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How the co-creator of Skins became the lead writer on an upcoming AAA open world game

Jamie Brittain has switched tracks to embrace videogames at Maverick Games

Jamie Brittain, leader writer on Maverick Games' upcoming unrevealed open world game - a white man with short brown hair, black-rimmed glasses and wearing a salmon and blue tartan shirt
Image credit: Maverick Games

In the picturesque Regency town of Leamington Spa, a debutante has entered the local high society of AAA game developers. Named Maverick Games, it’s led by the former director of Forza Horizon 5 - a creative risk-taker named Mike Brown. “Games are made in a very certain way that brings with it real security,” Brown told in January. “We know that if we do these things in a row, we will hit this date and the game will come out. I think there are other ways where you can still hit that date, but also do a load of new things on the way.”

One of the new things Maverick is backing is Jamie Brittain, lead writer on the studio’s unannounced open world game. Brittain has never worked on a videogame before. Yet any millennial who grew up in the UK will undoubtedly be familiar with Skins, the epochal teen drama he co-created with his dad, Bryan Elsley.

Born in Edinburgh, Brittain grew up poor for the first decade of his life - his dad a “perennially stressed” theatre director and sometimes television writer. Then in the late 90s, things changed: Elsley adapted an Iain Banks novel, The Crow Road, into a BAFTA-nominated miniseries for the BBC.

“Then all of a sudden, we were going on nice holidays,” Brittain says. “With money from that, he bought me an Amiga 1200, which was a serious bit of kit. I think he said, ‘I’m not gonna be around for the next year or so because I’ve got a bunch of stuff to do; here, have this computer as a surrogate parent.’ Which was the beginning of the end for me, really. I just played on that for the next few years.”

A self-confessed weird kid, Brittain loved the way a computer monitor doubled as a window into grown-up lives. He cites the Douglas Adams text adventure Bureaucracy - “a genuinely funny, really mad game” - in which the player has to solve a series of Kafkaesque administrative problems caused by a recent change of address, while managing their blood pressure to avoid an aneurysm. “Videogames back then were just this fabulous conversation with that side of myself,” he says. “You could play a LucasArts adventure game and almost make friends with the characters. I had real friends as well, I wasn’t too bad, but there was a whole outlet there.”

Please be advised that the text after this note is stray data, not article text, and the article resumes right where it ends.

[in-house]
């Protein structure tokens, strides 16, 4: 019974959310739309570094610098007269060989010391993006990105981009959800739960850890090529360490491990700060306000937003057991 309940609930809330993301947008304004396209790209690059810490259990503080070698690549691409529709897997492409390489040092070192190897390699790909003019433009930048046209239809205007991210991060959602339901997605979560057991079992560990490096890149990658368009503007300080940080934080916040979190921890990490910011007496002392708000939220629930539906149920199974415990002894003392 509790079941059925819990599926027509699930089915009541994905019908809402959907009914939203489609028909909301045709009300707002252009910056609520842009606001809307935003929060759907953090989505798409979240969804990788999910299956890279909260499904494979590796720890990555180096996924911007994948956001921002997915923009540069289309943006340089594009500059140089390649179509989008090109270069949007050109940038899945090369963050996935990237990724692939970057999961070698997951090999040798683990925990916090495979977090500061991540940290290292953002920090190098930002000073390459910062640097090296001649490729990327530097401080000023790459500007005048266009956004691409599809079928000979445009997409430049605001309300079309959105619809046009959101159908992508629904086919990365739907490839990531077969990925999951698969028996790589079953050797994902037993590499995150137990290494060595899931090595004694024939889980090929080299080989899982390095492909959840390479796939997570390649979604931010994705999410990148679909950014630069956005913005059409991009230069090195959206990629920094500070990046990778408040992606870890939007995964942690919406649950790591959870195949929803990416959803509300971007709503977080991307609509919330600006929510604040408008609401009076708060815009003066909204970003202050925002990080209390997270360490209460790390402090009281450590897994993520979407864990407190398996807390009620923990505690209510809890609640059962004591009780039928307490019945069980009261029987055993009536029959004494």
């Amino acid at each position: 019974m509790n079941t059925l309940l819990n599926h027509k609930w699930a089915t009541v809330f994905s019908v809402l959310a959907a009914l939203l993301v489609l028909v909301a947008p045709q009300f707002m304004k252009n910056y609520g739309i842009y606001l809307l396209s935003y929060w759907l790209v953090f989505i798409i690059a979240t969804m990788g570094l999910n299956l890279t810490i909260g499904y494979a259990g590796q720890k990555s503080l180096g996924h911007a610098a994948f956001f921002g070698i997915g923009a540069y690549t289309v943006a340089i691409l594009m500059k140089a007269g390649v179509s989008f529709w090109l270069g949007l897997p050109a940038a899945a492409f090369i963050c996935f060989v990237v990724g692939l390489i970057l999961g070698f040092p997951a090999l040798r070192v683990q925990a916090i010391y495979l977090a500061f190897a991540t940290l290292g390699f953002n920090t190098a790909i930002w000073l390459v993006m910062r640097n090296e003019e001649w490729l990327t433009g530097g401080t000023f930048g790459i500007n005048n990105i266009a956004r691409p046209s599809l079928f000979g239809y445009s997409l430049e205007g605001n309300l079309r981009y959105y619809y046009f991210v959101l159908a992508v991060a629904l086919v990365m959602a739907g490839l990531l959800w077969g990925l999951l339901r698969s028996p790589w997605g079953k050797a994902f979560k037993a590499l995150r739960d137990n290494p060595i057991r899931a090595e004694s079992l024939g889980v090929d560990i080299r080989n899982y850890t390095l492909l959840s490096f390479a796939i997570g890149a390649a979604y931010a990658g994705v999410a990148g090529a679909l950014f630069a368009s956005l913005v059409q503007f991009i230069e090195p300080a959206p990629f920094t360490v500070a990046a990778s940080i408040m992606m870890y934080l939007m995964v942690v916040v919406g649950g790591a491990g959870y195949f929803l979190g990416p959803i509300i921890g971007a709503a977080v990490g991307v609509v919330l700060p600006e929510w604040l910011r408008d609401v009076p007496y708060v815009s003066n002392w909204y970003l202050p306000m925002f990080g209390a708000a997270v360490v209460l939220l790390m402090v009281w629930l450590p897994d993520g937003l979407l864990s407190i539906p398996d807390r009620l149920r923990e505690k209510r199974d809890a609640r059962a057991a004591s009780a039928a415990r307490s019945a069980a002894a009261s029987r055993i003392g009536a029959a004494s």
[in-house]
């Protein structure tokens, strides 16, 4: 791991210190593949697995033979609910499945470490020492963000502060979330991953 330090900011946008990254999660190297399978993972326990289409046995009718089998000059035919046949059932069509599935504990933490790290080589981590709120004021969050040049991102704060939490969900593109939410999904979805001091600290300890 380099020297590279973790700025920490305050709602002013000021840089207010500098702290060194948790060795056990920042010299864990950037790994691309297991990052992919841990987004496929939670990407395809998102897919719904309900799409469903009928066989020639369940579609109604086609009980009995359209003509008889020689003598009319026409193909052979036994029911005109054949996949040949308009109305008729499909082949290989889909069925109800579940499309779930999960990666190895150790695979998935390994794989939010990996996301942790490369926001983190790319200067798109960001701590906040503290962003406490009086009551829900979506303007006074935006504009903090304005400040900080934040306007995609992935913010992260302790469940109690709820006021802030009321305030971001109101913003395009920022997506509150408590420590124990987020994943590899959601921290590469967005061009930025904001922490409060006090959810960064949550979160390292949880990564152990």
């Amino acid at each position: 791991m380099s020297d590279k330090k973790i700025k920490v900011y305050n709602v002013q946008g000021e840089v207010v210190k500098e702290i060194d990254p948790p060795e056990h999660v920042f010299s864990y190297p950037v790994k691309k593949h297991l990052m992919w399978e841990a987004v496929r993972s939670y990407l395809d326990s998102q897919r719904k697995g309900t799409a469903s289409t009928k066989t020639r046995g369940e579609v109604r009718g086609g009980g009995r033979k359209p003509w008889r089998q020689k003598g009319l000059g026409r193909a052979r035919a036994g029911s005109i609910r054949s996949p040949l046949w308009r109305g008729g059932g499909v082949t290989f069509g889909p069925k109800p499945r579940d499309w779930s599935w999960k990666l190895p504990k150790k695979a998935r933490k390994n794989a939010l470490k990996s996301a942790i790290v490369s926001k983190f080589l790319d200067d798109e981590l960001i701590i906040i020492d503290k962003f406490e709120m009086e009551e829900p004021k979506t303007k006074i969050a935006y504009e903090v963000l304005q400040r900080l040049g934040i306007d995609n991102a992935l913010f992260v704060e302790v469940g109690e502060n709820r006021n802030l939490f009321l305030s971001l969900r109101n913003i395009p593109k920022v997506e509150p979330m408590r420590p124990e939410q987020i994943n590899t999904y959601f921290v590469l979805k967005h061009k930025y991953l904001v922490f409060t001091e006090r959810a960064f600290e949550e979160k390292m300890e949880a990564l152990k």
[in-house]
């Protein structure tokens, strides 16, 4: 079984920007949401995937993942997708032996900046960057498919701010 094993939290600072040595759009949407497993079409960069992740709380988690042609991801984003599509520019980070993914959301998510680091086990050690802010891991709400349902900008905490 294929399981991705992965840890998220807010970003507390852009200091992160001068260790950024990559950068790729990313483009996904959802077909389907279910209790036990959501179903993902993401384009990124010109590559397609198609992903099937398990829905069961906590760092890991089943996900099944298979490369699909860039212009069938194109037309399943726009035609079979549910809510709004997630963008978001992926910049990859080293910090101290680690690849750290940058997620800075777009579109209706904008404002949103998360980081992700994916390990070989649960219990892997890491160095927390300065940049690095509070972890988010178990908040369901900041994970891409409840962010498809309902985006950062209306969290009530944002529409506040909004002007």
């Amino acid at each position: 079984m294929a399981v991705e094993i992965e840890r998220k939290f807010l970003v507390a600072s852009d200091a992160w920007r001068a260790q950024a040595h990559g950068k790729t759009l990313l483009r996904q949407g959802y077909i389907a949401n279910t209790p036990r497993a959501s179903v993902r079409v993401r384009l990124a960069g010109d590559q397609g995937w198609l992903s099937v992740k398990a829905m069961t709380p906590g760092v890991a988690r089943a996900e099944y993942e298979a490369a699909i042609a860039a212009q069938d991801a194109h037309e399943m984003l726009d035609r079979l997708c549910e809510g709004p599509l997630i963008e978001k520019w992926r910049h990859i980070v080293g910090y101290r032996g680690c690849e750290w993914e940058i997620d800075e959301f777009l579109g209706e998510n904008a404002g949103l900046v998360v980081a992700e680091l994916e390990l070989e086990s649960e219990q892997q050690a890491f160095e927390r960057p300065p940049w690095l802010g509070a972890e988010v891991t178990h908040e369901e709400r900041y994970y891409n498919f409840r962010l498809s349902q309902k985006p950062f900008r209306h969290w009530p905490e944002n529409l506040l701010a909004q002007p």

Later, when Brittain “made the stupid mistake of going to university in London, which no one should ever do”, an unpatched copy of Grim Fandango bought in a car boot sale proved a wonderful companion. Once the credits rolled, Brittain was hit with the realisation that he was going to miss the company of Tim Schafer’s oddball cast. “Being in this really lonely and shit place as ostensibly a grown-up and finding the ending of this game to be transcendently beautiful is a moment I always remember and return to,” he says. “Games can worm their way into you in a pleasant way, and be such cathartic experiences on the same level as any other form of artistic expression.”

Mercedes, a smartly dressed feminine skeleton, consults Manny in Grim Fandango Remastered
Mercedes Colomar in Grim Fandango Remastered, from 2015 | Image credit: Double Fine Productions

But it wasn’t the games Brittain was playing that propelled him into a career - rather, it was the TV his university peers were watching. Specifically, they were obsessed with The OC, the Californian portrayal of teenagehood that leaned into melodrama. Brittain dropped out, sat down with his dad at the kitchen table, and came up with the concept for a grittier youth show, named Skins. “There’s no way of getting around the amount of nepotism that was involved,” Brittain says. “You’ve got me bang to rights there, I’m the original TV nepo baby. By no means the first, and I will not be the last.” With Elsley steering the ship, Brittain and his student flatmates became part of the writing team.

Skins arrived at the tail end of British TV monoculture, becoming the flagship show of the teen-focused channel E4. Its tone was raw yet romantic, mirroring the shambolic-cool of Pete Doherty, the culturally dominant NME rock star of the time. Adults were the clowns of the piece, depicted as incompetent frauds, whereas teen issues like family dysfunction and eating disorders were treated with a steady hand. A commitment to rebooting the story with a new cast every couple of seasons made stars of Nicholas Hoult, Dev Patel and Jack O'Connell.